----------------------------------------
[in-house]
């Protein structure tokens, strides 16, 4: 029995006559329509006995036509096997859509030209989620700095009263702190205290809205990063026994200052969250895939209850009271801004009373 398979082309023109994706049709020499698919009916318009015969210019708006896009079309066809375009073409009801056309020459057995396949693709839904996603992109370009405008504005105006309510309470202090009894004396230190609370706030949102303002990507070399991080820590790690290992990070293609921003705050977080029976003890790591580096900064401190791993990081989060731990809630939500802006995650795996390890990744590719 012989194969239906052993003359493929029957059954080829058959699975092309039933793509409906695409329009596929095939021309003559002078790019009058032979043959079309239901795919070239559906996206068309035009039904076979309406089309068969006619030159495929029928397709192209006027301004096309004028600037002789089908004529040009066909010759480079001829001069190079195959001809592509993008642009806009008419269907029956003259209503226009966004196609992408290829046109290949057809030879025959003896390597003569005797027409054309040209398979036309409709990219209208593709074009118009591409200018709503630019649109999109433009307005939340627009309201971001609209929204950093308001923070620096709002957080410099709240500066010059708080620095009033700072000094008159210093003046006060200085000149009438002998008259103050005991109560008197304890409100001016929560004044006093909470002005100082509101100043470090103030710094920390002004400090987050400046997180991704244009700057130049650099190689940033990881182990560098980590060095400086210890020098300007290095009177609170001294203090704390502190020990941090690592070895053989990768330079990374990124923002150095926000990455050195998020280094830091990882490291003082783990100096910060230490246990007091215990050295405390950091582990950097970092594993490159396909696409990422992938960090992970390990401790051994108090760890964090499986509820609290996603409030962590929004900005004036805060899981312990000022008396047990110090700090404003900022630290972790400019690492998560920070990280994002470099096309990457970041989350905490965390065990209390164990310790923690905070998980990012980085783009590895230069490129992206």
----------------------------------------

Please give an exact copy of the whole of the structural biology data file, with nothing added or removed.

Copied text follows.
[in-house]
């Protein structure tokens, strides 16, 4: 029995006559329509006995036509096997859509030209989620700095009263702190205290809205990063026994200052969250895939209850009271801004009373 398979082309023109994706049709020499698919009916318009015969210019708006896009079309066809375009073409009801056309020459057995396949693709839904996603992109370009405008504005105006309510309470202090009894004396230190609370706030949102303002990507070399991080820590790690290992990070293609921003705050977080029976003890790591580096900064401190791993990081989060731990809630939500802006995650795996390890990744590719 012989194969239906052993003359493929029957059954080829058959699975092309039933793509409906695409329009596929095939021309003559002078790019009058032979043959079309239901795919070239559906996206068309035009039904076979309406089309068969006619030159495929029928397709192209006027301004096309004028600037002789089908004529040009066909010759480079001829001069190079195959001809592509993008642009806009008419269907029956003259209503226009966004196609992408290829046109290949057809030879025959003896390597003569005797027409054309040209398979036309409709990219209208593709074009118009591409200018709503630019649109999109433009307005939340627009309201971001609209929204950093308001923070620096709002957080410099709240500066010059708080620095009033700072000094008159210093003046006060200085000149009438002998008259103050005991109560008197304890409100001016929560004044006093909470002005100082509101100043470090103030710094920390002004400090987050400046997180991704244009700057130049650099190689940033990881182990560098980590060095400086210890020098300007290095009177609170001294203090704390502190020990941090690592070895053989990768330079990374990124923002150095926000990455050195998020280094830091990882490291003082783990100096910060230490246990007091215990050295405390950091582990950097970092594993490159396909696409990422992938960090992970390990401790051994108090760890964090499986509820609290996603409030962590929004900005004036805060899981312990000022008396047990110090700090404003900022630290972790400019690492998560920070990280994002470099096309990457970041989350905490965390065990209390164990310790923690905070998980990012980085783009590895230069490129992206």